Any characters which arrive after the read() call has finished will be saved (buffered) by the kernel and can be retrieved the next time you call read(). However, there is a limit to how many characters can be saved; once the buffer is full characters will be lost.

This means that a call such as is only useful if you know the transmitting end is going to send exactly 10 bytes of data; if it sends more that 10, they will not be returned from the call, and if it sends fewer than 10, your program will pause until the timeout has expired.

Using the readline() call

If you are reading data from the serial port organised as (possibly variable-length) lines of text, you may want to use PySerial's readline() method. To see the effect of this, replace the rcv = with rcv = port.readline() in the program above.

The documentation for readline() says it will receive characters from the serial port until a newline (Python '\n') character is received; when it gets one it returns the line of text it has got so far. You may expect, therefore, that typing a few characters on the terminal emulator, followed by the Enter key, will return those characters immediately.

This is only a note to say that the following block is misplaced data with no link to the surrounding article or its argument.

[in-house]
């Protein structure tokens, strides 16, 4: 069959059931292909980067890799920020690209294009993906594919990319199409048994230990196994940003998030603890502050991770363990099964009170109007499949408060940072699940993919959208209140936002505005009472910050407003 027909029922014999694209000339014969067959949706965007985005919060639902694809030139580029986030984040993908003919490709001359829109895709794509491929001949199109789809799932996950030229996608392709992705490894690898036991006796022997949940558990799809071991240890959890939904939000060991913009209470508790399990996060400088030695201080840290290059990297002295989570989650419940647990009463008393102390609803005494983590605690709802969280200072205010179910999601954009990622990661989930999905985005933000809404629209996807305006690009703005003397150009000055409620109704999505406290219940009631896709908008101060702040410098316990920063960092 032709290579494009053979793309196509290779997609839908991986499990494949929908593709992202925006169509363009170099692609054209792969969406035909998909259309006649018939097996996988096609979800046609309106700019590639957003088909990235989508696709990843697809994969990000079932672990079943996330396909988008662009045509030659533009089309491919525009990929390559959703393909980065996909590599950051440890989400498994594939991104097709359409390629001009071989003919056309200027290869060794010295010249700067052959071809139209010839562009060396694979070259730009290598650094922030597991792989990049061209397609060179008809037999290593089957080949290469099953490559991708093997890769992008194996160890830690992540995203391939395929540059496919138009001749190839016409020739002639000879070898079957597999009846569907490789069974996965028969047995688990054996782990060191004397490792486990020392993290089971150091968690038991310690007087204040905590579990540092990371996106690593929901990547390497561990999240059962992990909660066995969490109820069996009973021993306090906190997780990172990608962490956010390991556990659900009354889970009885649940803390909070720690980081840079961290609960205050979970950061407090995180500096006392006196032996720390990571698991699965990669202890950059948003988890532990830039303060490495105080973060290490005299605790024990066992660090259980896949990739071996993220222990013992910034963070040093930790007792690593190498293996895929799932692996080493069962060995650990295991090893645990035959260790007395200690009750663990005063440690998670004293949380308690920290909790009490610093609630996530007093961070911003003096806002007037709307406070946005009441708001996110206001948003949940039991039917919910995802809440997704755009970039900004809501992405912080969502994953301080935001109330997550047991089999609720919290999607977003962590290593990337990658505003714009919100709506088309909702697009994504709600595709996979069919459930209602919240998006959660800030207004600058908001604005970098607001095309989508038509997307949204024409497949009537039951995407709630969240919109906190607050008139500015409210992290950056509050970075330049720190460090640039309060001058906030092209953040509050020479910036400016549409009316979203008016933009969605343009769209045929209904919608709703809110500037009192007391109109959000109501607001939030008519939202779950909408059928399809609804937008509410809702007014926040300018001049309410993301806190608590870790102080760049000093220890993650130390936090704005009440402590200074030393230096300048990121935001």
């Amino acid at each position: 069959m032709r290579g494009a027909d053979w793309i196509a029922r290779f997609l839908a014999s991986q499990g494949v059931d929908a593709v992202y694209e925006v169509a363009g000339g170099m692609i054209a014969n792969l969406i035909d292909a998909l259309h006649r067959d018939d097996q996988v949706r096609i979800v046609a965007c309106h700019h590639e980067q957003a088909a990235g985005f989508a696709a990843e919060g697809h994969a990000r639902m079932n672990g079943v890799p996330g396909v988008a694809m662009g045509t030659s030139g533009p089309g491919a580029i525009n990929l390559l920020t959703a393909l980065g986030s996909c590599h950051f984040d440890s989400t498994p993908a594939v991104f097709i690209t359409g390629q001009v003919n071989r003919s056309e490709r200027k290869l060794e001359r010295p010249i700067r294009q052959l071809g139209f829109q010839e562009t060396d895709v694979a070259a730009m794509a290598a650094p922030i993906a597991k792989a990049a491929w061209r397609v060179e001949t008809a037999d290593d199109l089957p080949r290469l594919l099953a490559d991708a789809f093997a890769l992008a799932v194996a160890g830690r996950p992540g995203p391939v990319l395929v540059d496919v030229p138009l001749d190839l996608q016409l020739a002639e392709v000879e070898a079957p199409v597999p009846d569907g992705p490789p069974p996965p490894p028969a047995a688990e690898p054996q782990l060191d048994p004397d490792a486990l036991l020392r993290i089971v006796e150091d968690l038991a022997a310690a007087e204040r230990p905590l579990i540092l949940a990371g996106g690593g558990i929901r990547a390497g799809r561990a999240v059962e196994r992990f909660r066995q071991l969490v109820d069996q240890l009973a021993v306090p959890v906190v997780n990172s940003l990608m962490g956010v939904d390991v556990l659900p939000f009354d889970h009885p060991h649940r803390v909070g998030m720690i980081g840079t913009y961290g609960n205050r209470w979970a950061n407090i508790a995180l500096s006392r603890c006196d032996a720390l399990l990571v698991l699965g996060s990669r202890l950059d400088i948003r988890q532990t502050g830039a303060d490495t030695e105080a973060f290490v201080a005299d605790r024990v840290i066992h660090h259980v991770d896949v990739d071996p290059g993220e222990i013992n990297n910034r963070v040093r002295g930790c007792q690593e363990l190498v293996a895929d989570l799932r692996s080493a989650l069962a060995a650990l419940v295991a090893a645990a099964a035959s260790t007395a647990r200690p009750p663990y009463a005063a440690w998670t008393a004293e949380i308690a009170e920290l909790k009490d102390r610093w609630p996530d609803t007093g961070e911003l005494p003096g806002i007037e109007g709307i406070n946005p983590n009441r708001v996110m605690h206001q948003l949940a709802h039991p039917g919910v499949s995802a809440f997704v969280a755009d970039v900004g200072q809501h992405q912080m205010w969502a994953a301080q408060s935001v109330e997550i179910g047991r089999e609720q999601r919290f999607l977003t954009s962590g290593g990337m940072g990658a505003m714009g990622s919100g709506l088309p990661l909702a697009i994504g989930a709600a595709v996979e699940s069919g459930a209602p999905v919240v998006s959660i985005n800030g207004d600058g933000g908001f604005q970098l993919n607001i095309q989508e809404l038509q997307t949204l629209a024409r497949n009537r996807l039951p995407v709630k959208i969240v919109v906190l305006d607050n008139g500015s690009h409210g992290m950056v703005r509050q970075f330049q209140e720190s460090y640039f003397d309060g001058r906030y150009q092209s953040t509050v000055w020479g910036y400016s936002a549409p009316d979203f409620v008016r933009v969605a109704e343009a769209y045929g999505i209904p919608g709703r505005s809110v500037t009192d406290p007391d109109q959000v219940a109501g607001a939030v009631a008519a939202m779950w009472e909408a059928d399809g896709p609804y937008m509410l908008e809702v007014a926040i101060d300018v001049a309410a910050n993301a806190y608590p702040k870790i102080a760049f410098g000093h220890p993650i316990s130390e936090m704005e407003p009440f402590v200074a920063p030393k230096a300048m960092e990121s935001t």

However, on many terminal emulators this won't work! Pressing the Enter key sends an ASCII CR (13 decimal, Control-M) character, but a newline character is ASCII LF (10 decimal, Control-J). So, readline() will not finish until you type Control-J in the terminal (or until the timeout has expired).

PySerial's documentation gives various means of reading other newline characters; however, the most reliable solution is to do it yourself:

import serial
import time

def readlineCR(port):
    rv = ""
    while True:
        ch =
        rv += ch
        if ch=='\r' or ch=='':
            return rv

port = serial.Serial("/dev/ttyAMA0", baudrate=115200, timeout=3.0)

while True:
    port.write("\r\nSay something:")
    rcv = readlineCR(port)
    port.write("\r\nYou sent:" + repr(rcv))